“Earthjustice applauds President Obama for issuing an Executive Order today that aims to make a significant cut in carbon pollution—the pollution responsible for climate change—from the government sector," said Abigail Dillen, Earthjustice’s vice president of litigation for Climate & Energy. "The President recognizes that the federal government can lead the way in expanding our use of clean, renewable energy, a key step on the path to end our nation’s unnecessary dependence on fossil fuels that harm our health and the environment.”
The administration also hosted a roundtable today to bring together some large government suppliers to talk about their GHG reduction targets or make public their first-ever commitments to such targets. The White House release a detailed fact sheet explaining the actions they intend to take.
The companies participating in today's roundtable include IBM, GE, Honeywell, SRA International, Humana, CSC, AECOM, Northrup Gruman and Batelle, among others. All revealed their GHG emissions reduction targets and other sustainability goals. IBM, for instance, announced two new goals. The company said it would reduce carbon emissions from its energy use by 30 percent over 2005 levels by the end of 2020, a reduction of 20 percent over its previous goal. And it said that it would get 20 percent of its electricity from renewable sources by 2020 and that these will be purchases directly matched to its operations, not offsets. Other companies announced similar goals.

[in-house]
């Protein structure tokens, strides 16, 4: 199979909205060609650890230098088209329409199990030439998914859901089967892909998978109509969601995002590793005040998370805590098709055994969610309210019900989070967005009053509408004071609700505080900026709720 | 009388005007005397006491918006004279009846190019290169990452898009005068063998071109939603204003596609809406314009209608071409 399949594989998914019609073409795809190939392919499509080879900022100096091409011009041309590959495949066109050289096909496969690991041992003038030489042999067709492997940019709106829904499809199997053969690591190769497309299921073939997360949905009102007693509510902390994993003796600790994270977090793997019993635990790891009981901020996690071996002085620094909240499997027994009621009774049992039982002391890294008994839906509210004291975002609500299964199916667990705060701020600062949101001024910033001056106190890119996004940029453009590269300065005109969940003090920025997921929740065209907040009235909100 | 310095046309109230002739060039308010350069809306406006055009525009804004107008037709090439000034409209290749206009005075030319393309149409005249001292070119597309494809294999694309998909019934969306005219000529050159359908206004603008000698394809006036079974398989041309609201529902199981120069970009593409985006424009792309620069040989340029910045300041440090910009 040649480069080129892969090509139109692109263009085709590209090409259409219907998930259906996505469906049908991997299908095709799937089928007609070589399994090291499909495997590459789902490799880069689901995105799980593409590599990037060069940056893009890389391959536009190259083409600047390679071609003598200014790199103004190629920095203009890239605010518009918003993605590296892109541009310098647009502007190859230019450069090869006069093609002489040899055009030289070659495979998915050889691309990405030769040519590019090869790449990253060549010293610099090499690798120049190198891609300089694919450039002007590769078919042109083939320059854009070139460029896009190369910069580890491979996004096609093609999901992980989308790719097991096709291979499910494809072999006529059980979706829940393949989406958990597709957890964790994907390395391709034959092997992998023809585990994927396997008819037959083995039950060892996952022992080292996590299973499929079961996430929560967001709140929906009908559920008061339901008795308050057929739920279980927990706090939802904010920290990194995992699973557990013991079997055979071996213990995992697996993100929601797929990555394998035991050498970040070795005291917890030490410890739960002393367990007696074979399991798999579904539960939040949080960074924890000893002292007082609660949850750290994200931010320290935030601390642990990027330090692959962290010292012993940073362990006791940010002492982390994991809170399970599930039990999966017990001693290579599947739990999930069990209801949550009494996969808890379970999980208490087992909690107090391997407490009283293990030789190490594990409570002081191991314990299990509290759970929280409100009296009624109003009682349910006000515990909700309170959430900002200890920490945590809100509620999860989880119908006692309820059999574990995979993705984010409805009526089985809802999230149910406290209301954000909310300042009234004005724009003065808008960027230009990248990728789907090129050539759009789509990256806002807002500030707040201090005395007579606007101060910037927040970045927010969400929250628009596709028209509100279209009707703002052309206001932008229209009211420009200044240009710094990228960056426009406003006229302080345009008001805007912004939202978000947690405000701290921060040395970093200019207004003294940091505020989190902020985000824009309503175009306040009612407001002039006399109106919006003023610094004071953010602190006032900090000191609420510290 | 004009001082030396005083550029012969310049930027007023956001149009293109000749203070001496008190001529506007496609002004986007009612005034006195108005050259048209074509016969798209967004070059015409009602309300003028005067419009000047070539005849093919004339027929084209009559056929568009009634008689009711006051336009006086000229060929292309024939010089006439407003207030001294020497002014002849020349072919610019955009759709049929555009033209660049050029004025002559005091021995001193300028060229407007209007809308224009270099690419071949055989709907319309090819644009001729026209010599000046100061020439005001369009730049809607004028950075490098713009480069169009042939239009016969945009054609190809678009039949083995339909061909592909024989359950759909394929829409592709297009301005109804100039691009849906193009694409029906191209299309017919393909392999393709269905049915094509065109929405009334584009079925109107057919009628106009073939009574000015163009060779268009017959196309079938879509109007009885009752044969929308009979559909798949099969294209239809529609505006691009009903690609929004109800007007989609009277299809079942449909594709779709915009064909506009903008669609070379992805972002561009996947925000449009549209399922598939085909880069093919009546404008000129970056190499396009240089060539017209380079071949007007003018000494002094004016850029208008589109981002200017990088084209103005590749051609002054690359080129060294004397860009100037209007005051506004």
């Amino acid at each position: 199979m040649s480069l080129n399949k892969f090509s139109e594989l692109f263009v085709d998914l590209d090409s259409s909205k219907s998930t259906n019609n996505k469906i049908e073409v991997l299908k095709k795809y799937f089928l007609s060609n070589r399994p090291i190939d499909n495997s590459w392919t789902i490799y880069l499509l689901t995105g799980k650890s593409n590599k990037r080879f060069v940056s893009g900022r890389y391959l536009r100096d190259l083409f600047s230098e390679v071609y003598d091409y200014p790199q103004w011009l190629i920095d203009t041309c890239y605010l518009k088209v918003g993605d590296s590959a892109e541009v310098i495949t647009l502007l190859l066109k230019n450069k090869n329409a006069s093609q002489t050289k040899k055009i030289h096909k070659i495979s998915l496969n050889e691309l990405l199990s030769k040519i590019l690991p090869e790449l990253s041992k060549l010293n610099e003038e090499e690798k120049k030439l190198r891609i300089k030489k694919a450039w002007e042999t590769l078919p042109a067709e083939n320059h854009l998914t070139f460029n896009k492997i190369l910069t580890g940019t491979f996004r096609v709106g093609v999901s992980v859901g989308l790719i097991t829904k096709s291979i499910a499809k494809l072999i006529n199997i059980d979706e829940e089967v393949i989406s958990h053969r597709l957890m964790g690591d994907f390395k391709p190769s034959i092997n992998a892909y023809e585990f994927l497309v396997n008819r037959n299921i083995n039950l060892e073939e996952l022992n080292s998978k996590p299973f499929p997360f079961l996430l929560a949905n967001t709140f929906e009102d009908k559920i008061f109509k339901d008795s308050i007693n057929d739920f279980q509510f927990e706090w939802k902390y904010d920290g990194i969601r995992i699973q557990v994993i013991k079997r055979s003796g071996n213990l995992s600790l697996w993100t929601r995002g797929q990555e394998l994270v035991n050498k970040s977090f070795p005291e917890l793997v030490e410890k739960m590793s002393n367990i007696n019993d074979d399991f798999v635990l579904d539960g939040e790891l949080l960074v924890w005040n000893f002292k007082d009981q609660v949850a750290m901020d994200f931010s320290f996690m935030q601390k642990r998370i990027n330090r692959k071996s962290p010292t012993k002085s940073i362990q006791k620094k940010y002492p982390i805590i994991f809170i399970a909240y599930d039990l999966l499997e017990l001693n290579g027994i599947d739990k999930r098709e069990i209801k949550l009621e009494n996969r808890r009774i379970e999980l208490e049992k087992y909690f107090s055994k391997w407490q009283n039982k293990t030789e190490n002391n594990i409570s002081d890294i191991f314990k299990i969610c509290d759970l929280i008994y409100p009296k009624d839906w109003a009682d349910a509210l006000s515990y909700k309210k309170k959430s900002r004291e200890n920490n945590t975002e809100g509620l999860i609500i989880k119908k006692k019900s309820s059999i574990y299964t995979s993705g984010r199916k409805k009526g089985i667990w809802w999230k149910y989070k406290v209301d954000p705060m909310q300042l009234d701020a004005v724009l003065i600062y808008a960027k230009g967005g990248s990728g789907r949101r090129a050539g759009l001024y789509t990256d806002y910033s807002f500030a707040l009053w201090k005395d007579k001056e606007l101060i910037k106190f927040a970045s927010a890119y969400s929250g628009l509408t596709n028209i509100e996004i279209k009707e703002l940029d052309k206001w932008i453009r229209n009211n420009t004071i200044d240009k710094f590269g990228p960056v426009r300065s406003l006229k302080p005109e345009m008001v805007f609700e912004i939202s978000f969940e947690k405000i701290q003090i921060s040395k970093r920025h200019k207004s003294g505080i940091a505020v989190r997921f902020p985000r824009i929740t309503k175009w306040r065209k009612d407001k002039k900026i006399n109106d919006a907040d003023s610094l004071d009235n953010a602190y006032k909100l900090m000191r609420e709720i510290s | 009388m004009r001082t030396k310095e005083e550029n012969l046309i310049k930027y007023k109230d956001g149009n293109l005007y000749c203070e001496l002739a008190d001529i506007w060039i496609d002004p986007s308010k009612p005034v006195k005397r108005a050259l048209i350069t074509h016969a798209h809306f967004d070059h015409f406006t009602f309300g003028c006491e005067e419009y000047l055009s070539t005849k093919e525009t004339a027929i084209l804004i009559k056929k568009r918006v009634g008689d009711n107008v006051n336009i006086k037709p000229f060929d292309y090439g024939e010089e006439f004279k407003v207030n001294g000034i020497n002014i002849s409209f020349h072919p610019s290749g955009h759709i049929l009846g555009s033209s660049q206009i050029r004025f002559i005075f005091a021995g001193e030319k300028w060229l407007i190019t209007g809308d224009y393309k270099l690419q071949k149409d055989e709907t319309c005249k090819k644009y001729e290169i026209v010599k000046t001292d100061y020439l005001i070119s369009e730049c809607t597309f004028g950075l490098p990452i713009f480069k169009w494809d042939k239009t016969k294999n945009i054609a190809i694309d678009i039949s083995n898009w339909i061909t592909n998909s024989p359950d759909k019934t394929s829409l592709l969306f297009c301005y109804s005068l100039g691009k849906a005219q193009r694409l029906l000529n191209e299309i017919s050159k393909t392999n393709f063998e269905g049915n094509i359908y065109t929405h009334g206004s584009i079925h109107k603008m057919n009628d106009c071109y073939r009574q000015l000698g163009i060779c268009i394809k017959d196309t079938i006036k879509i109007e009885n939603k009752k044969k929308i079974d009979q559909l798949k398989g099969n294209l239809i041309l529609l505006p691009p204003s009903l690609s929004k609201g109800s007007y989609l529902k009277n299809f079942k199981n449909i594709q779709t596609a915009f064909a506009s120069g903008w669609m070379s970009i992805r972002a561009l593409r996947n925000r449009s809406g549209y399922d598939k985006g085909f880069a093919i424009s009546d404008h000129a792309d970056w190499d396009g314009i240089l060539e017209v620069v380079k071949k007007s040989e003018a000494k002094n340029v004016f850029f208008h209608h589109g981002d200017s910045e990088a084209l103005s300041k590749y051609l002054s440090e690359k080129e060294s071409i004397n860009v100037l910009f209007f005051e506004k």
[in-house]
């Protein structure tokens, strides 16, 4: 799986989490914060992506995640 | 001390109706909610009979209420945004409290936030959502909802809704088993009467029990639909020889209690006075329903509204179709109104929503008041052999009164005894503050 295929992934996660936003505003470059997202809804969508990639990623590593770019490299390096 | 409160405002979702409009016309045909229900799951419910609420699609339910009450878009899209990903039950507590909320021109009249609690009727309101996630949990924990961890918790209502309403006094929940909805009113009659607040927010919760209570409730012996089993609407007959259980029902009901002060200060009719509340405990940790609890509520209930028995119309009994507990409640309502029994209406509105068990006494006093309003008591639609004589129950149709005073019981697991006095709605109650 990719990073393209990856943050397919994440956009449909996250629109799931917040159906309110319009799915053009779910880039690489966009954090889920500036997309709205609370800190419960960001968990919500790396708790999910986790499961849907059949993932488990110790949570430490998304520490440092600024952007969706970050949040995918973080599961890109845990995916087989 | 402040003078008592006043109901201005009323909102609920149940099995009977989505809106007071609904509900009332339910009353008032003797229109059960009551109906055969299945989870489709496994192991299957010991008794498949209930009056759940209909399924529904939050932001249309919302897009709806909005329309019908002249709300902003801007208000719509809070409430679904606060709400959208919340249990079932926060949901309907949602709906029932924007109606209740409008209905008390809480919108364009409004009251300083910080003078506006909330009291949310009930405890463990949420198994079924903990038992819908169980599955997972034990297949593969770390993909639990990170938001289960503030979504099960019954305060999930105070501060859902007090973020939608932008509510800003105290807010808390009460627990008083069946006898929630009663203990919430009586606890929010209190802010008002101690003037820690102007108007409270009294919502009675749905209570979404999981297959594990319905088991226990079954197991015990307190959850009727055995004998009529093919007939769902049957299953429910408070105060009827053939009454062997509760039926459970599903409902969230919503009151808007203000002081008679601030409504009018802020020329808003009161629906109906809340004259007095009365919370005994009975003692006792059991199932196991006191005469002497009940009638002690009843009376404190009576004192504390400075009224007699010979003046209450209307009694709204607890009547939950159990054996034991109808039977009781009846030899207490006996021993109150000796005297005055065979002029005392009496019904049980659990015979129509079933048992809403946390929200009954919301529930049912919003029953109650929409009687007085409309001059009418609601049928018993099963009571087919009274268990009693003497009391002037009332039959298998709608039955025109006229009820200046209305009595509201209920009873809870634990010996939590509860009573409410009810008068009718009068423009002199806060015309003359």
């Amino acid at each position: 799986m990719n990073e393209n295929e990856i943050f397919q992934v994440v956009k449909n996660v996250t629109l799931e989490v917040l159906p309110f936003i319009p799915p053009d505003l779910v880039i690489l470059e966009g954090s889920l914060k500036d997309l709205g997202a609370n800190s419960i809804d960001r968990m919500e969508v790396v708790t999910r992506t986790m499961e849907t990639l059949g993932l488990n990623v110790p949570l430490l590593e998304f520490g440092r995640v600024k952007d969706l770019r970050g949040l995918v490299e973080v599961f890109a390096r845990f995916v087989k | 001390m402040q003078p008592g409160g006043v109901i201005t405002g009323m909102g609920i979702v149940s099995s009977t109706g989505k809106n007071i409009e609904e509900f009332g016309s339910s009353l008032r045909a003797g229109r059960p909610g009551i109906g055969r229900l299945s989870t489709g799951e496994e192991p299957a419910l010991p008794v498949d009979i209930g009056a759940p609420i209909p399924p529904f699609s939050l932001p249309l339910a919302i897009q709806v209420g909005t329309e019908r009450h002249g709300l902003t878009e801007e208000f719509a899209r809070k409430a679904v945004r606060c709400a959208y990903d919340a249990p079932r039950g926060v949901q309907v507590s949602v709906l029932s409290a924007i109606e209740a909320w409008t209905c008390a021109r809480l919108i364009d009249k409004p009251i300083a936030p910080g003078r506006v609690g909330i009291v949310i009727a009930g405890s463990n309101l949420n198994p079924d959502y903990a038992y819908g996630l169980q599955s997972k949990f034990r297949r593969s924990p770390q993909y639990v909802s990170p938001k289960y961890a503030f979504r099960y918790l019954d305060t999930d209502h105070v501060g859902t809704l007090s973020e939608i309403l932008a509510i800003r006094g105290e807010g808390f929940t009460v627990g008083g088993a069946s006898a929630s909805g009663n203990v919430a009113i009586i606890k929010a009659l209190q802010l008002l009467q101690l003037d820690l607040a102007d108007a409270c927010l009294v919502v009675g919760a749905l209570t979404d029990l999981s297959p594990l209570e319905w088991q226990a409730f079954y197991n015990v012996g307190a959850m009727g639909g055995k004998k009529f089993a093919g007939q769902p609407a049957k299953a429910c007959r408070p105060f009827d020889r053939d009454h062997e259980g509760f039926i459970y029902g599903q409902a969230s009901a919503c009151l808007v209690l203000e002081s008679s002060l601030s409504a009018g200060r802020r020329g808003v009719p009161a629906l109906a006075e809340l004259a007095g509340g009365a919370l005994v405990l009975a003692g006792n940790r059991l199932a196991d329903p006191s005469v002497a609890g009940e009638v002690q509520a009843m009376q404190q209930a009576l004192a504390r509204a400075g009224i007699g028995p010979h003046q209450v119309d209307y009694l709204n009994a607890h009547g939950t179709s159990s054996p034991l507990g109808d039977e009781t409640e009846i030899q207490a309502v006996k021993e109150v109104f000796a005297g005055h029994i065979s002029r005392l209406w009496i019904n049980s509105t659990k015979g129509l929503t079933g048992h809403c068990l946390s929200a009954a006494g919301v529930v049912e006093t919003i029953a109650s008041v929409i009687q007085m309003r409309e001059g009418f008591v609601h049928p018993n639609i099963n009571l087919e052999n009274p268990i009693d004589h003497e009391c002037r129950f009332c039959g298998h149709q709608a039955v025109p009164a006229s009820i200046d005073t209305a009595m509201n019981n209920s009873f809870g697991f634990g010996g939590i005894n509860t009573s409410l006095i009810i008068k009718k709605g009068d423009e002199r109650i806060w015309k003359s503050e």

Though the President's executive order is a step in the right direction, Greenpeace points out that a policy banning coal, oil and gas extraction on public lands would have an even bigger impact on the climate crisis.
“It’s good to see President Obama call for more renewable energy to reduce carbon pollution from the federal government’s operations, but his administration needs to get serious about the federal government’s much bigger carbon problem—fueling the climate crisis by giving away our coal, oil and gas from federal lands and waters," said Greenpeace climate and energy campaign director Kelly Mitchell.
"President Obama and Interior Secretary Jewell can take immediate steps that would have a real impact: rejecting Shell’s plans to drill for oil in the Arctic and putting a moratorium on the sale of federal coal. We also need a comprehensive plan to address the broader problems of federal fossil fuels and climate change, but our land, water, and climate are threatened by fossil fuel companies and outdated federal rules right now, and these are two immediate steps the Obama administration could take.”